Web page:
The ominous shadow first appeared over the city of Los Angeles in 1961. A few years earlier, in 1958, the architectural firm Pereira & Luckman—which would later design the Otis College of Art and Design, the Los Angeles Zoo, the old Disneyland Hotel, and several wings of the brand-new Los Angeles County Museum of Art, among dozens of other structures spread across Southern California—had been contracted to bring the Los Angeles International Airport into the modern “jet age.” The original plan called for a tangle of terminals, parking structures, and other buildings to be linked at a central point by a giant steel-and-glass dome. But the plan proved unworkable, and instead at the center of LAX (as it became known) was constructed the Theme Building.
By the 1970s, the futuristic, space-age Theme Building had become both a key symbol of the L.A. Dream—a  Disneyesque fantasy of fast, cheap, and plentiful transport moving constantly along sleek rails and roadways, through parabolic tunnels, and driven by atomic-age magically clean energy—and a civic symbol of Los Angeles itself. But to a nervous, suburban kid the Theme Building was something else. It looked less like a civic symbol than it did a marauding spaceship from Mars, perched atop groping mechanical legs that spread out over the landscape. This may have had much to do with the times. Growing up in the wild decade of the 1970s, surrounded by a constant churn of freeway traffic, forever enveloped in a foggy haze of polluted air, and ever menaced by growing hordes of people, energy crises, gas lines, economic uncertaintly, and the constant threat of world annihilation, the Theme Building seemed strange and frightening—the vortex of a looming alien invasion. Except the aliens in this case weren’t creatures from Mars, but people from elsewhere looking to horn in on the (increasingly overcrowded) local good life.

Or such was the message that this kid got—from my suburban-based, inner-city-averse family. Today, the building is less a menace than it is a quaint bit of Googie architecture—not quite as well known as Seattle’s Space Needle, but, as one of the few airport buildings still remaining from its era, a pretty enduring relic of another, more stressed out, all-but-forgotten time.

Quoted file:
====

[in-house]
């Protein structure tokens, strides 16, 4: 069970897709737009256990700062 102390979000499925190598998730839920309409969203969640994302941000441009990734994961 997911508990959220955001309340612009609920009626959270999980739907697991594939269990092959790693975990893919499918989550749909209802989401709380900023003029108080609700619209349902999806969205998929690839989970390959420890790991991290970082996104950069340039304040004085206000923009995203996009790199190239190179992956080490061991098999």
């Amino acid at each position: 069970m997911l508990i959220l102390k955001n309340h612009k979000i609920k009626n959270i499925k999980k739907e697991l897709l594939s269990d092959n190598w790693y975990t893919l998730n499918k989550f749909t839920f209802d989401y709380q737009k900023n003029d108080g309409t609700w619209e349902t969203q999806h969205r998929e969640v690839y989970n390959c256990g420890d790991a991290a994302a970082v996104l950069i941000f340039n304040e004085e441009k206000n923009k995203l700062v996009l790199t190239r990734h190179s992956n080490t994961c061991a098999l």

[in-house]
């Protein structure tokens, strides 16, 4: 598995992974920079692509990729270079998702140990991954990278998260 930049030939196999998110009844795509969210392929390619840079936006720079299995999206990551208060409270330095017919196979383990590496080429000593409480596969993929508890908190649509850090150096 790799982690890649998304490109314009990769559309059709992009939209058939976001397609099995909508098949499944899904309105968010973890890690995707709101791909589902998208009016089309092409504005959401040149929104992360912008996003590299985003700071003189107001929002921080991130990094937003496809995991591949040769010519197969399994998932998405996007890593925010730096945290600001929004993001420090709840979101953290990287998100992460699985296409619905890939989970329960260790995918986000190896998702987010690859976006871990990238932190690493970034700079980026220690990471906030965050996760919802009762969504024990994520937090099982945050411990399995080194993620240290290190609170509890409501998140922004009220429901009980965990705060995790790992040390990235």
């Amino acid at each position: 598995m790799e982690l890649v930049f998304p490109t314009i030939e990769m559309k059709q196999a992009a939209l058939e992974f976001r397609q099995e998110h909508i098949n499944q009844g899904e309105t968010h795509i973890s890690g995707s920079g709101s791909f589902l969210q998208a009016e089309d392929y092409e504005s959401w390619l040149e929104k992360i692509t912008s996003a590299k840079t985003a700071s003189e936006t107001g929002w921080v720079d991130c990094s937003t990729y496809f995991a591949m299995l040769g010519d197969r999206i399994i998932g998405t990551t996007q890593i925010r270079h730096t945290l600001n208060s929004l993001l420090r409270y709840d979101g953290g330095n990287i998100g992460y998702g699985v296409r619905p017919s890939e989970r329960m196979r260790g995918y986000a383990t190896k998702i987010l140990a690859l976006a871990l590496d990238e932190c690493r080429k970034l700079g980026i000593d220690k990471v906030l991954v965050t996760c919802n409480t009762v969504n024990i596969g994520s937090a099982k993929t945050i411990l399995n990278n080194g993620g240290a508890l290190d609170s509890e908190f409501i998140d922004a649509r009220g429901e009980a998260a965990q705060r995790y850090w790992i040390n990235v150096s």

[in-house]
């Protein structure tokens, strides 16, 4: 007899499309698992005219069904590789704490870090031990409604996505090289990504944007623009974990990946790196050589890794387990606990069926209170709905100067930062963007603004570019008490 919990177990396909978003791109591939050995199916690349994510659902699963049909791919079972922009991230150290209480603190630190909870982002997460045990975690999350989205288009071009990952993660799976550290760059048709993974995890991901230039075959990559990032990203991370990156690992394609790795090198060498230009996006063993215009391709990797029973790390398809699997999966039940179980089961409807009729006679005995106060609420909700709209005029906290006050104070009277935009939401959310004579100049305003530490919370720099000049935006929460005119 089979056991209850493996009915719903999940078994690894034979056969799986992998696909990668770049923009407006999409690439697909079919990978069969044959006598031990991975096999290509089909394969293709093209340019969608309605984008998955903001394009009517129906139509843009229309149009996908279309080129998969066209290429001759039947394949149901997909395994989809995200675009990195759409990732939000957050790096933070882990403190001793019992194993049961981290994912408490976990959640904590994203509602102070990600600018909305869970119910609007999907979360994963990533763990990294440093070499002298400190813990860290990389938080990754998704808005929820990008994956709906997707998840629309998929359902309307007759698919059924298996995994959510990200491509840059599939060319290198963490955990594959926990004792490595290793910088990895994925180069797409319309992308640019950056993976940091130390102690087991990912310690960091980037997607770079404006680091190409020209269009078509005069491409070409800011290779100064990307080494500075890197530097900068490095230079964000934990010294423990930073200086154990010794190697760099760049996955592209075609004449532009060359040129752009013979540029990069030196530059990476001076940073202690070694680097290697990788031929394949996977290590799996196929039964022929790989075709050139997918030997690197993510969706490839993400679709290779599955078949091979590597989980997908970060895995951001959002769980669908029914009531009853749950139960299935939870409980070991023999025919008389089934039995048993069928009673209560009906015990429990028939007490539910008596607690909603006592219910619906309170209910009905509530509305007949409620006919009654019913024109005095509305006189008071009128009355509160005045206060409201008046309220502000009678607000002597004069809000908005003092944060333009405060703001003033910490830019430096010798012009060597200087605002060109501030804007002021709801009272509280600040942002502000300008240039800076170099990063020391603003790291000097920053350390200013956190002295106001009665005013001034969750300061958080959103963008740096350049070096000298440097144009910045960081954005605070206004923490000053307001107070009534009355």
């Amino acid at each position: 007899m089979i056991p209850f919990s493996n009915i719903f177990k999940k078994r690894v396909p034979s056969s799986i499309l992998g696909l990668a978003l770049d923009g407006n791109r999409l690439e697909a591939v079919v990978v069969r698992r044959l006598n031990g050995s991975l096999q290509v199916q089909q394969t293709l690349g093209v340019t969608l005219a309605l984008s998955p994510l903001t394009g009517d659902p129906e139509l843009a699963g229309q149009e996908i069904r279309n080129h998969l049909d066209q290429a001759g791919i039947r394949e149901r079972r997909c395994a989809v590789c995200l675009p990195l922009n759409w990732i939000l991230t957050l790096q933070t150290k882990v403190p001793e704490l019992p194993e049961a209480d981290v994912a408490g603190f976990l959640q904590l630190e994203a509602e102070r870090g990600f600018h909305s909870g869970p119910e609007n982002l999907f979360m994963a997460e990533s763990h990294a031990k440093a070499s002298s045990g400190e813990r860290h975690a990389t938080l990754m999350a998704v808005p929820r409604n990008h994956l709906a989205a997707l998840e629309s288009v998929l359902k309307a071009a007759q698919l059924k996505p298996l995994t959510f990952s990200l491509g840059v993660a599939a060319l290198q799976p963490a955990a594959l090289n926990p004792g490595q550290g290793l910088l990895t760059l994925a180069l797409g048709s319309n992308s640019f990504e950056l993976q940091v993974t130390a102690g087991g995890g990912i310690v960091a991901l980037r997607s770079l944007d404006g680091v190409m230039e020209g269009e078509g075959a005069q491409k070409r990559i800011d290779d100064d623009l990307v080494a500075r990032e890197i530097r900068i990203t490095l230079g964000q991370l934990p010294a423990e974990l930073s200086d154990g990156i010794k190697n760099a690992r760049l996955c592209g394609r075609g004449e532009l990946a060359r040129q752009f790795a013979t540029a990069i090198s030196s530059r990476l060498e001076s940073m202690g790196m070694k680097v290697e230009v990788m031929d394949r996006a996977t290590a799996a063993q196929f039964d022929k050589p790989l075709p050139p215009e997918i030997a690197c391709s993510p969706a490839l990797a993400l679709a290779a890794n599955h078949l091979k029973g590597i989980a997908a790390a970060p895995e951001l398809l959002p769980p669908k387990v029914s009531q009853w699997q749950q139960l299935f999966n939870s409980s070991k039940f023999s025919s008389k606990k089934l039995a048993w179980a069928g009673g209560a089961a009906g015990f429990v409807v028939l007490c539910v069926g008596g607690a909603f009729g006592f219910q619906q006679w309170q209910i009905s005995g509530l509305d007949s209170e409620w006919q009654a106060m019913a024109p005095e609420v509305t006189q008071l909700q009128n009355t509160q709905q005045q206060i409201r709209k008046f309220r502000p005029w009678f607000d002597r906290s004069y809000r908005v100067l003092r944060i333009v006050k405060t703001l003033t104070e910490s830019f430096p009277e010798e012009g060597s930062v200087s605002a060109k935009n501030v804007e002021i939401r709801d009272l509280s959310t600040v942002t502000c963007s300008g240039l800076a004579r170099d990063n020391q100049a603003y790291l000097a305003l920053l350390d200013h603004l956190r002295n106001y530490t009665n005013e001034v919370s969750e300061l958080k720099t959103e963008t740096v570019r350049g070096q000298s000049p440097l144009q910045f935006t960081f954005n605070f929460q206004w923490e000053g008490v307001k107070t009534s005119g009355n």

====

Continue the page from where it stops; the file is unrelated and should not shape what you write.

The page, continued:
The ominous shadow first appeared over the city of Los Angeles in 1961. A few years earlier, in 1958, the architectural firm Pereira & Luckman—which would later design the Otis College of Art and Design, the Los Angeles Zoo, the old Disneyland Hotel, and several wings of the brand-new Los Angeles County Museum of Art, among dozens of other structures spread across Southern California—had been contracted to bring the Los Angeles International Airport into the modern “jet age.” The original plan called for a tangle of terminals, parking structures, and other buildings to be linked at a central point by a giant steel-and-glass dome. But the plan proved unworkable, and instead at the center of LAX (as it became known) was constructed the Theme Building.


By the 1970s, the futuristic, space-age Theme Building had become both a key symbol of the L.A. Dream—a  Disneyesque fantasy of fast, cheap, and plentiful transport moving constantly along sleek rails and roadways, through parabolic tunnels, and driven by atomic-age magically clean energy—and a civic symbol of Los Angeles itself. But to a nervous, suburban kid the Theme Building was something else. It looked less like a civic symbol than it did a marauding spaceship from Mars, perched atop groping mechanical legs that spread out over the landscape. This may have had much to do with the times. Growing up in the wild decade of the 1970s, surrounded by a constant churn of freeway traffic, forever enveloped in a foggy haze of polluted air, and ever menaced by growing hordes of people, energy crises, gas lines, economic uncertaintly, and the constant threat of world annihilation, the Theme Building seemed strange and frightening—the vortex of a looming alien invasion. Except the aliens in this case weren’t creatures from Mars, but people from elsewhere looking to horn in on the (increasingly overcrowded) local good life.


Or such was the message that this kid got—from my suburban-based, inner-city-averse family. Today, the building is less a menace than it is a quaint bit of Googie architecture—not quite as well known as Seattle’s Space Needle, but, as one of the few airport buildings still remaining from its era, a pretty enduring relic of another, more stressed out, all-but-forgotten time.